Podcast posts

In a very short while I’ll be removing the podcast posts from this blog as they’ve been concentrated on https://www.kneedeepintech.com for some time. Christmas is coming, and with it a feeling of wanting to clean house, even on this blog 😛

The road to London

It’s time for me to go on the road again, and this time I’m headed to London and the UK Cloud Infrastructure User Group where I will be delivering a brand new session on self-service BI from an infrastructure perspective.

This session is not only brand new, it is also a bit of an presentation style experiment. I will be delivering the session in no less than three different voices – as in, three differing points of opinion. The subtitle for this session is “arguing with myself” for a reason…

My goal with the 60-minute session is to provide a walk-through what self-service BI is and what makes it so potentially awesome, how it can (and will!) affect the infrastructure people and what can be done to turn a disaster into an opportunity.
It is primarily focused on Power BI as this is my weapon of choice these days, but the information is immediately applicable to all situations. It’s more about the mindset than the specific implementation – something I find is most often the case.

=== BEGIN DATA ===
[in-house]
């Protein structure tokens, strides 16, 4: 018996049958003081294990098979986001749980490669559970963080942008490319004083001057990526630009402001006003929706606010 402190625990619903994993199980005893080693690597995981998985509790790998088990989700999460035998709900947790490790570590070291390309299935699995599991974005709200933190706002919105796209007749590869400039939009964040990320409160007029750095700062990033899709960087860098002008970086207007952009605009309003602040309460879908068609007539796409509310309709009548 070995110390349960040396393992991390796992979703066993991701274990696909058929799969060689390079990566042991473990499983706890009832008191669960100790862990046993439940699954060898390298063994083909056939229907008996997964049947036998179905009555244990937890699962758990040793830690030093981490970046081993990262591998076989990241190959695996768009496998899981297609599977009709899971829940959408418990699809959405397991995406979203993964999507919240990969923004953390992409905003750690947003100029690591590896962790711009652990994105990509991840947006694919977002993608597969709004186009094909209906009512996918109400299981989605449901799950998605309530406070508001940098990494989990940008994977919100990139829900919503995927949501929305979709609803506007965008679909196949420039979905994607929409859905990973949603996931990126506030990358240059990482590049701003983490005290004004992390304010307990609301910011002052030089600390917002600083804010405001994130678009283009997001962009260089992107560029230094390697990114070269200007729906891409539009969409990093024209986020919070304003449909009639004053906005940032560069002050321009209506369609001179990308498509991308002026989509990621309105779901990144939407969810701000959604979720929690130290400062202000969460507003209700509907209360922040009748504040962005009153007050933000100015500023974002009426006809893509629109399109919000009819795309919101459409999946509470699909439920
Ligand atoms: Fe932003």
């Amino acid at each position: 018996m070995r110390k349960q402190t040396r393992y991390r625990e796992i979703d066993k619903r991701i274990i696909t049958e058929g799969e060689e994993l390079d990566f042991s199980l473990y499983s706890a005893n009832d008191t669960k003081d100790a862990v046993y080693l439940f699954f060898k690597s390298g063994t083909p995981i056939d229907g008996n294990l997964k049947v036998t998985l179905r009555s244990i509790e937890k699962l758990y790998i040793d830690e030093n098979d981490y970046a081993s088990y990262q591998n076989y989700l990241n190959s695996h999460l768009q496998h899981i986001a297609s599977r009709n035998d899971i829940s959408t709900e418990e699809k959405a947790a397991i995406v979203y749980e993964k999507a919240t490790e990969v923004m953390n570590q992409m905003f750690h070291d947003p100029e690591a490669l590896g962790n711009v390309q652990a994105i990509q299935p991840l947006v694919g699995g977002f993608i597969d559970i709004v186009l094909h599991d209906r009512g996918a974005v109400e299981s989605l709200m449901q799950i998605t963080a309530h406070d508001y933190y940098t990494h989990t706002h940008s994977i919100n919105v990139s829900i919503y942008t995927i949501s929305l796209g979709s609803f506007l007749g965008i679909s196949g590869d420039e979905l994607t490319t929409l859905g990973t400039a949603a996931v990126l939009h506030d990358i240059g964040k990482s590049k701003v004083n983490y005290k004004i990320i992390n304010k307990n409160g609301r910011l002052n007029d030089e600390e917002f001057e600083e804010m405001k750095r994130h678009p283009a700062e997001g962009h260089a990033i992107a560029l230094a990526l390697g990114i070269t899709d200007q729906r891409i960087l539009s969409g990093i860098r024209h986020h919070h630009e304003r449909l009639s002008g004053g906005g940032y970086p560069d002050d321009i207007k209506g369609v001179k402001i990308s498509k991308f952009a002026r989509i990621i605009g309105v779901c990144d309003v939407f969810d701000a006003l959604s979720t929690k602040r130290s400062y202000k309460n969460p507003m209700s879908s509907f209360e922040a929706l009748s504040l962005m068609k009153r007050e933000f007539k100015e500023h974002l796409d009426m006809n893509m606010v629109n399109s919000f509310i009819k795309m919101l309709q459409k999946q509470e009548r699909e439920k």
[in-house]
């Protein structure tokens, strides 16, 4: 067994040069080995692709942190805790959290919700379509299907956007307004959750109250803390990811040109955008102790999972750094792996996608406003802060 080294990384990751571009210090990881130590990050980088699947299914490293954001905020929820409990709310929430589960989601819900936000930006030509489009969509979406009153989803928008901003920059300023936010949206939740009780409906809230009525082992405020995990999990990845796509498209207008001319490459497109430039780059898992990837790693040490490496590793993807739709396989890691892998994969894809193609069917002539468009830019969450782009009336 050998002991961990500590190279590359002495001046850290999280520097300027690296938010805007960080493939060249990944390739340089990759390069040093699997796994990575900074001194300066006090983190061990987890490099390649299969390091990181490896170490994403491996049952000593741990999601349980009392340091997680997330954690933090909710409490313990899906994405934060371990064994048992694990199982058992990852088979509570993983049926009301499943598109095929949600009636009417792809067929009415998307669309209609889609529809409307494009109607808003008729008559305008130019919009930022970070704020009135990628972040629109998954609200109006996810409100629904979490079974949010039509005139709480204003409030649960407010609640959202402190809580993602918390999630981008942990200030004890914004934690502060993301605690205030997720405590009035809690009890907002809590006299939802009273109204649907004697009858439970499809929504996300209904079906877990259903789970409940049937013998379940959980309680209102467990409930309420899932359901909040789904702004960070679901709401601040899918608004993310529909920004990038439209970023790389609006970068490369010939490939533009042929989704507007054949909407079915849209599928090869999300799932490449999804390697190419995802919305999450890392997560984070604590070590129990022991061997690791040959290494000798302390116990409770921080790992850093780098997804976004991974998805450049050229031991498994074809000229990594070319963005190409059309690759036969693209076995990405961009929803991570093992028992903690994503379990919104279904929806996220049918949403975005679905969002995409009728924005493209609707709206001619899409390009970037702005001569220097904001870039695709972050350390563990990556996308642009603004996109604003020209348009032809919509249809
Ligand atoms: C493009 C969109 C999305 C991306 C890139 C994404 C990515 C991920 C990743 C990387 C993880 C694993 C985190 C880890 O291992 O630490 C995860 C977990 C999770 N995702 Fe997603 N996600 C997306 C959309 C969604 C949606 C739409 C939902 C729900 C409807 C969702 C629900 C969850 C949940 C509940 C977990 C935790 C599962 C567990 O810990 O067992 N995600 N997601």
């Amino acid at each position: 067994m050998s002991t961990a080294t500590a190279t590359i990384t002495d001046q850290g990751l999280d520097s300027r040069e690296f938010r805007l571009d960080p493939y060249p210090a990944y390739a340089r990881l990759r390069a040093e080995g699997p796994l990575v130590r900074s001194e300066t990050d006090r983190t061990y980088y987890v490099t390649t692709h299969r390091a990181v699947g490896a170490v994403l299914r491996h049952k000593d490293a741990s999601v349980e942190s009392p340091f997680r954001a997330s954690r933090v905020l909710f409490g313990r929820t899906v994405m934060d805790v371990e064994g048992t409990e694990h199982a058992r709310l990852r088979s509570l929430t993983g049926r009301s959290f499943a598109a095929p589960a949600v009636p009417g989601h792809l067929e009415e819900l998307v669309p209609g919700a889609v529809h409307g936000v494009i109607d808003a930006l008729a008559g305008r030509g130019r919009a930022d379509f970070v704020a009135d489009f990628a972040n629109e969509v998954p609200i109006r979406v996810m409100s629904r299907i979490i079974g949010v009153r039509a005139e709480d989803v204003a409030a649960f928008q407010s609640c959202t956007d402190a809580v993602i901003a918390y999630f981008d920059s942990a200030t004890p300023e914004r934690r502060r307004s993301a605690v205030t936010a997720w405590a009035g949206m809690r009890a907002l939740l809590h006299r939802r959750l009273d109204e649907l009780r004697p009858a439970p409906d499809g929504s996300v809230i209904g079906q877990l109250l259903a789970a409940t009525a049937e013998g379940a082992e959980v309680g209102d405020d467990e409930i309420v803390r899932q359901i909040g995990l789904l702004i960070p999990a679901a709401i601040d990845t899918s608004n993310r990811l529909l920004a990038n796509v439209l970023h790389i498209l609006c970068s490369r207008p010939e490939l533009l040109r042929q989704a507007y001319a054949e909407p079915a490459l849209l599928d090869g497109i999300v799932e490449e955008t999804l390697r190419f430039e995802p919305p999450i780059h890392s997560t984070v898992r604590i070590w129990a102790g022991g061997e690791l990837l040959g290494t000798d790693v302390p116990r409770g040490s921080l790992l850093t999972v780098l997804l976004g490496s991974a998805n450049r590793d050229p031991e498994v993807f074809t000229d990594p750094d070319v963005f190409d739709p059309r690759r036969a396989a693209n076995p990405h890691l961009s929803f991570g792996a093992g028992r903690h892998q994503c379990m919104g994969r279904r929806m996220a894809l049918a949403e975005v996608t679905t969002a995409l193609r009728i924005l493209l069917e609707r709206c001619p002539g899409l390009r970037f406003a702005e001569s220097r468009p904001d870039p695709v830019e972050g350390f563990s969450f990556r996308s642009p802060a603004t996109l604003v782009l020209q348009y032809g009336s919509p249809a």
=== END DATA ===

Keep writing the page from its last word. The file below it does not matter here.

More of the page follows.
The usergroup meeting is held at WeWork Waterhouse Square in Holborn (the closes tube station should be Chancery Lane) at 6.30 on Monday. Register here and come join!

Power BI Dataflows example – part 2

There are several more use cases for a dataflow, but one that is very useful is the ability to share a dataset between apps. Previously we had to duplicate the dataset to each and every app that needed to use it, increasing the risk that one dataset was ignored, not refreshed properly or otherwise out of sync with reality. By using dataflows we can have several apps rely on the same dataflow (via a dataset), and thus it is quite possible to have a “master dataset”.

Here is one way to do it:

1. Create an app workspace to keep all your dataflows that you are planning on sharing to different app workspaces. This way you have things neatly ordered and you don’t have to go searching for the dataflow in several app workspaces.

2. Create a dataflow in said app workspace.

3. Create a new app workspace for your app.

4. Create a file using Power BI Desktop that connects to the dataflow from step 2 and create all the visualizations you need.

5. Publish this report to the app workspace from step 3.

6. Publish the app to your users.

 

7. Access the app from “Get Apps > My organization” as a user who has been granted access to the app in step 6.